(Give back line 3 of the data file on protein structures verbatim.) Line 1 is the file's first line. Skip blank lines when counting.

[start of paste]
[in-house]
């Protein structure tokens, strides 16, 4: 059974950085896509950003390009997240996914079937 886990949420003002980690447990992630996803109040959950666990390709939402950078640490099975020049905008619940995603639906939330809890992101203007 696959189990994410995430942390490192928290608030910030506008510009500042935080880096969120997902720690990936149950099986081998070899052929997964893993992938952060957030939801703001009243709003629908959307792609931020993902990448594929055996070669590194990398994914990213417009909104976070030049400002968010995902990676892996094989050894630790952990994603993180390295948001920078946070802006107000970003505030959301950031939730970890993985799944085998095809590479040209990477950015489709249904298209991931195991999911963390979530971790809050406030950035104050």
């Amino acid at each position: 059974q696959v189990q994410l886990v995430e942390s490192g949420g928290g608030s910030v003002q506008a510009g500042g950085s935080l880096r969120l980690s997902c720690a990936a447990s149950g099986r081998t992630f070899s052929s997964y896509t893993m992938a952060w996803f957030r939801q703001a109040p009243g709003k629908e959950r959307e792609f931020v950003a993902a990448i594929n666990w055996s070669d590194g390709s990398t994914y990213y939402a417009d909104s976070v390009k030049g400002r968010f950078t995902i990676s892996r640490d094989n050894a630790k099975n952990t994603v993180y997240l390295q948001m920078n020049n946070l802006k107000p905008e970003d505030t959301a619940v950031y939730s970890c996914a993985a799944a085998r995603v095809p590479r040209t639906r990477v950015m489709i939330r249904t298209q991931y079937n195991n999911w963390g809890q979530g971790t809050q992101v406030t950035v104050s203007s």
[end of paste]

């Amino acid at each position: 059974q696959v189990q994410l886990v995430e942390s490192g949420g928290g608030s910030v003002q506008a510009g500042g950085s935080l880096r969120l980690s997902c720690a990936a447990s149950g099986r081998t992630f070899s052929s997964y896509t893993m992938a952060w996803f957030r939801q703001a109040p009243g709003k629908e959950r959307e792609f931020v950003a993902a990448i594929n666990w055996s070669d590194g390709s990398t994914y990213y939402a417009d909104s976070v390009k030049g400002r968010f950078t995902i990676s892996r640490d094989n050894a630790k099975n952990t994603v993180y997240l390295q948001m920078n020049n946070l802006k107000p905008e970003d505030t959301a619940v950031y939730s970890c996914a993985a799944a085998r995603v095809p590479r040209t639906r990477v950015m489709i939330r249904t298209q991931y079937n195991n999911w963390g809890q979530g971790t809050q992101v406030t950035v104050s203007s």